Destigmatizing John Cage
by Michael Karman


For such a charming and gentle man, without a scintilla of contempt for anyone in his entire being, John Cage nonetheless did manage - and continues to manage - to aggravate a great many people. His evident successes are held against him as surely as his putative failures. He has been demonized as thoroughly and as surely as Schoenberg has been, and for the same reason, for destroying music and replacing it with either an emotionless system or with no system (and even no sound) at all. Never mind that other people continued to write music as if neither serialism nor indeterminacy had ever existed, both Schoenberg and Cage had somehow managed to capture the hearts and minds of a chimerical “intellectual and cultural establishment” and for that can never be forgiven.

John Cage is widely known as the guy who wrote a piece that has no sounds in it. He did, of course, nothing of the sort. The performers are instructed not to play anything, it's true, but that is simply to allow the heretofore unregarded or unwelcome sounds—which are going on all the time, regardless—to be regarded and perhaps even welcomed. The reality of 4'33” is not that is the absence of sound but that it is the presence of sounds that are unintentional. After visiting an anechoic chamber and still hearing sounds (one high, one low), Cage realized that, as a practical matter, there is no such thing as the absence of sound. Hence his redefinition of silence as all the sounds that the composer does not intend. It doesn't take much of a mental effort to imagine that if 4'33” is performed near a construction site or a busy highway, it will be quite noisy. In its first performance, there were the sounds of the wind and of rain on the roof of the venue as well as all the noises made by the audience. What it does not contain are any sounds intended by either the composer or the performer.

Now, “no sounds intended by the composer” might strike some people as even more revolutionary—or possibly as even more obnoxious—than “containing no sounds.” So be it. That is what the piece is really about, intention. And not, I hasten to add, about the absence of intention. It is no more about the absence of intention than it is about the absence of sound. In this piece, the composer instructs the performer not to produce any sounds, using, in the score published by Peters, the familiar music term “tacit.” What does that mean for the audience? That intention has been handed over to them. There have been many examples of intention being handed over to performers, from the improvisatory nature of all baroque music to the cadenza (before writing them out became a thing) to the aleatoric interpolations of such European composers as Lutosławski and Stockhausen. 4'33” is a clear example of intention being quite clearly handed over to us, the listeners. In it, Cage has arranged for us the opportunity to hear and to listen to all the sounds that we used to ignore or, failing that, to deprecate.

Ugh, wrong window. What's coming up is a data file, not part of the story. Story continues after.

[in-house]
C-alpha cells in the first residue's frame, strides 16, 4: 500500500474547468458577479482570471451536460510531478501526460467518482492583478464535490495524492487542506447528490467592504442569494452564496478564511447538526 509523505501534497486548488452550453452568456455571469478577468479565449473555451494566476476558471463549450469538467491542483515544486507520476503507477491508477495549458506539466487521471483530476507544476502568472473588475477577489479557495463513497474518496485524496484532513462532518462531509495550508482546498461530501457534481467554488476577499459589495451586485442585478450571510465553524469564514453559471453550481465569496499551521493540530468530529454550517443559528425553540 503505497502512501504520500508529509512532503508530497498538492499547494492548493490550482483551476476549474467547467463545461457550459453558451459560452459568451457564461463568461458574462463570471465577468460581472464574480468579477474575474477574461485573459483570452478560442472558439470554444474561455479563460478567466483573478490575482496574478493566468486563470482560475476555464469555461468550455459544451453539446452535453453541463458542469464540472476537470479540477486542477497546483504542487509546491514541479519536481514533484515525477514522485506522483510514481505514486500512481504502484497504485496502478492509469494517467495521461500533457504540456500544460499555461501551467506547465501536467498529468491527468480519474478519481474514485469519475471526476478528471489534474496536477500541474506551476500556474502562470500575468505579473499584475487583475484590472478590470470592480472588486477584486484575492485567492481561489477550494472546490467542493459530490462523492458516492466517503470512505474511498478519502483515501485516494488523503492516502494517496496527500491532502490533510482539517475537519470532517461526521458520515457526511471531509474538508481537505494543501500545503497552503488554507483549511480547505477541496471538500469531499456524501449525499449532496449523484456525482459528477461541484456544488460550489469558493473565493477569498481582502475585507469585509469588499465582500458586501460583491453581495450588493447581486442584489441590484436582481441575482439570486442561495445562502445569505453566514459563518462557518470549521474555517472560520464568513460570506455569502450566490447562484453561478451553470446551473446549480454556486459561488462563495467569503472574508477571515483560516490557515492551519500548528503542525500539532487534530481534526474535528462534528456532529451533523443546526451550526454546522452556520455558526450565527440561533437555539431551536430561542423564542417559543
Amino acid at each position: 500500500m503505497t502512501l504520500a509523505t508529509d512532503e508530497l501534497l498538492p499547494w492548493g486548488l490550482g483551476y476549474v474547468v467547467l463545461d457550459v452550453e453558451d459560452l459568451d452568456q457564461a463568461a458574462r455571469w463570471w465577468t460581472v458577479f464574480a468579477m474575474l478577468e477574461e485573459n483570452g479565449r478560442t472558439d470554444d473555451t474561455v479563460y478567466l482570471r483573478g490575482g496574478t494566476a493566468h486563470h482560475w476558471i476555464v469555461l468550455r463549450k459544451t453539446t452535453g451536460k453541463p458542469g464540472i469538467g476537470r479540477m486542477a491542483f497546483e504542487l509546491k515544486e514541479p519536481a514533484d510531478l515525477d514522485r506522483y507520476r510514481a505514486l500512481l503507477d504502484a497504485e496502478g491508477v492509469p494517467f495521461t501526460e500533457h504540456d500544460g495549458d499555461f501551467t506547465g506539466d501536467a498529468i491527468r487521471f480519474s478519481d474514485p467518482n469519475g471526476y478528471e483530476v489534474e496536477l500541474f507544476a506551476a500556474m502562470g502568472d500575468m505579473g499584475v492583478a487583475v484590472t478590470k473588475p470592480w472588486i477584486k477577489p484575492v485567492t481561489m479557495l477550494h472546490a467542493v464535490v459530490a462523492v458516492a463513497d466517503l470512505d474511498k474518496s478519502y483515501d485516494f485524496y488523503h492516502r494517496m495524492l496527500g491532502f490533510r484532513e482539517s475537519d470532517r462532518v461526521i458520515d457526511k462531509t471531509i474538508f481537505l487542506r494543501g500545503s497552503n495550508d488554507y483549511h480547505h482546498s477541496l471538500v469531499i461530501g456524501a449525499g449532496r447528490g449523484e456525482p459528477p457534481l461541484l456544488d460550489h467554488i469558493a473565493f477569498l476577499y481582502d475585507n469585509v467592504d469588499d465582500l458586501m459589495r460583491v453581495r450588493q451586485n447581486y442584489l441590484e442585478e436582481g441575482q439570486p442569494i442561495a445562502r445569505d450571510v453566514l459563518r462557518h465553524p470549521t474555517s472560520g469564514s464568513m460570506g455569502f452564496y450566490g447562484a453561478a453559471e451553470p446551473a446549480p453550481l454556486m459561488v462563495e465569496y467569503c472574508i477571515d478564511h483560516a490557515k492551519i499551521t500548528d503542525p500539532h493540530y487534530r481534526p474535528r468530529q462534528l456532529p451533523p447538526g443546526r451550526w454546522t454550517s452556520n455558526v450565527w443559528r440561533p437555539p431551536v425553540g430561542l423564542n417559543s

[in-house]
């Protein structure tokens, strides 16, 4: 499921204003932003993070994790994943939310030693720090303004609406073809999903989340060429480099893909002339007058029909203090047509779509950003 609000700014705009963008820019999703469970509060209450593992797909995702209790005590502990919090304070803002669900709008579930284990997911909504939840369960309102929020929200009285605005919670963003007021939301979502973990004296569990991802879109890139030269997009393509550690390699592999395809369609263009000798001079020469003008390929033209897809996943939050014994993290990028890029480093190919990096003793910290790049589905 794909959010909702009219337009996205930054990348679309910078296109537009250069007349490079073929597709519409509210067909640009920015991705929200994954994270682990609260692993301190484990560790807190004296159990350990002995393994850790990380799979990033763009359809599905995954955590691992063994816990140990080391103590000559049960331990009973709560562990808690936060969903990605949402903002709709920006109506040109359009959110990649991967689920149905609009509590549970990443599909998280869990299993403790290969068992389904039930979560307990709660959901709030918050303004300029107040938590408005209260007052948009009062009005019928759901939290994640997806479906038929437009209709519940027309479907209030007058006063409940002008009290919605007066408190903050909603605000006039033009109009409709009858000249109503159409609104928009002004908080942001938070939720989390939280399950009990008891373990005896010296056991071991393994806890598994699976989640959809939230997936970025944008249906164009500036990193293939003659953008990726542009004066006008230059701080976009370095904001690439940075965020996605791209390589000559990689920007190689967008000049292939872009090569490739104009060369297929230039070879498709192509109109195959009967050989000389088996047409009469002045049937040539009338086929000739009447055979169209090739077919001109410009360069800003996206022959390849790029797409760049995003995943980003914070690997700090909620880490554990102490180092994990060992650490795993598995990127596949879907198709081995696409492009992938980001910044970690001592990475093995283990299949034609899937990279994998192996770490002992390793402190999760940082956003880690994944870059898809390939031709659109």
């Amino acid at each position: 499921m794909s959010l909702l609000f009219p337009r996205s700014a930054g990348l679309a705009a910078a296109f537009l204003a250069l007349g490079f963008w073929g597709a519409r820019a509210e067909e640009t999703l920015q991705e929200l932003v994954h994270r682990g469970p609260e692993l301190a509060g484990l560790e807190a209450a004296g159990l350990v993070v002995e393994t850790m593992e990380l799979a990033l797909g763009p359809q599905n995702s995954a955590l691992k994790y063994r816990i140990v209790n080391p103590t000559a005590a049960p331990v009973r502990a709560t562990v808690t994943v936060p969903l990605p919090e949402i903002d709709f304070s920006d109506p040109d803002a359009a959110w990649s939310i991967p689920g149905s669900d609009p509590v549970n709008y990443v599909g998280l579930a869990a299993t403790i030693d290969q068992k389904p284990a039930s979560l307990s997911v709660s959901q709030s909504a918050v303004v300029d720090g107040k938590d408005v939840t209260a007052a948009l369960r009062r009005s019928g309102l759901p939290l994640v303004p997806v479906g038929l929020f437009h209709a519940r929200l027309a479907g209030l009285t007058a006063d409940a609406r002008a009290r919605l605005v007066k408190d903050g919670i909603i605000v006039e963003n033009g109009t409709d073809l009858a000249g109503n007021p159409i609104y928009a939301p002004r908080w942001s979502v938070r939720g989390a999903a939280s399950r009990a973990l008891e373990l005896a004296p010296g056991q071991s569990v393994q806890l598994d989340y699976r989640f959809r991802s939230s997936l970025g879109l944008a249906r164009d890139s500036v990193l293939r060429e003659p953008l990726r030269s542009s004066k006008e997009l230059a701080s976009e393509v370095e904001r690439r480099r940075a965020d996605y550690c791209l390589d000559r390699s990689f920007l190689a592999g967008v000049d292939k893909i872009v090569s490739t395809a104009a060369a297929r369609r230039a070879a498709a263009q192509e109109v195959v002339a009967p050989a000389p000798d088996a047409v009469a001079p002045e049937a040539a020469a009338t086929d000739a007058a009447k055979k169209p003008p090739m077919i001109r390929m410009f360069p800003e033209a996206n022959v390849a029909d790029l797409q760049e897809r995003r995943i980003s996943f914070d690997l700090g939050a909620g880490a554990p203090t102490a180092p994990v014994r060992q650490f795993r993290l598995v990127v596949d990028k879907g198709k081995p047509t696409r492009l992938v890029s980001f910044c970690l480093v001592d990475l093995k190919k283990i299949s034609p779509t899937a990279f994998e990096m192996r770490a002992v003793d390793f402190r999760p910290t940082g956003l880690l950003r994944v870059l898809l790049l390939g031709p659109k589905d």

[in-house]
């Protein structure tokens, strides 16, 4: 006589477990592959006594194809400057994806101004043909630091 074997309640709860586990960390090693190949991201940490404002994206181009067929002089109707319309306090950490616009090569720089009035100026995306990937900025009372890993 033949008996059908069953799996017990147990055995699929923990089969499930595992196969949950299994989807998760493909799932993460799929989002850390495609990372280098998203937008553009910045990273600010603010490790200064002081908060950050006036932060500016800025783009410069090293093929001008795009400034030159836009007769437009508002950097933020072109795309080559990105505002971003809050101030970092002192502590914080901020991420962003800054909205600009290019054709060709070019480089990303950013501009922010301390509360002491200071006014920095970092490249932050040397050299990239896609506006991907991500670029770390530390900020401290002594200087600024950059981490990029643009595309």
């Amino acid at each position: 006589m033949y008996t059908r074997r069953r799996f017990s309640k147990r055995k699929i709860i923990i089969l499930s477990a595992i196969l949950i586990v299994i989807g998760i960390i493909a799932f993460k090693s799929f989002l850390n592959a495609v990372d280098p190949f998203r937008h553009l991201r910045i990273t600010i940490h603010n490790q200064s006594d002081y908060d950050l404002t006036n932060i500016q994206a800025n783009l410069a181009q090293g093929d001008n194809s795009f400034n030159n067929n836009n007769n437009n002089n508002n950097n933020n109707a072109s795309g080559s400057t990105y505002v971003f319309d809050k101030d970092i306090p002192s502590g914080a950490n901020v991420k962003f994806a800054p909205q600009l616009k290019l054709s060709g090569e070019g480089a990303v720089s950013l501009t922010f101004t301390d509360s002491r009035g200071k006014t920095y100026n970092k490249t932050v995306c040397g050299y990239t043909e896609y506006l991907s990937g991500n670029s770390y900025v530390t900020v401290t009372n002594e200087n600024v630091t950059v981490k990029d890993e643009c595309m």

Even more, for the first time in musical history, we listeners have been invited to participate in the creative process, to attend to ambient sounds as if they were music, as indeed they do actually become, because we are attending. We have created music, by listening, where we used to hear only noise. Ironically, this attentiveness also spills over into more traditional musics as well. Once one is attuned, one gets more out of any sonic experience whether one prepared by another person or one that one makes oneself by listening to whatever happens. There's a further step, as well, which is that one can begin to enjoy sound as it happens without turning it into anything. Without “aestheticizing” it, which is probably the most trenchant, the most informed, negative criticism of 4'33.”

I don't think it's too much of a stretch to think of John Cage's most significant contribution to music as being this invitation to listeners to, well, to listen. Stravinsky had already pointed out that even a duck hears. Stravinsky of course was talking about the effort it takes to listen to music with sympathy and understanding. Cage simply adds “sound” to that equation, and in so doing redefines listening as well as a creative act. That many listeners have soundly (!) rejected that invitation, insisting on being supplied with certified masterpieces from certified masters before making the effort of listening is regrettable and not a very convincing criticism of Cage's music or of the thought that went into it.

It should be easy to see, by now, what I think of anyone who accuses Cage of having destroyed music or of having turned his back on centuries of tradition or of ignoring the needs of the audience. There is nothing destructive about either Cage or about his thinking. He has shown how it can be possible to compose without needing to control every little sound—something that has never ever been completely possible, anyway, given the reality of what performers do. He has shown that we can listen to any sound or sounds, intentional or not, and be pleased by them. That sounds only positive to me.

Michael Karman
2015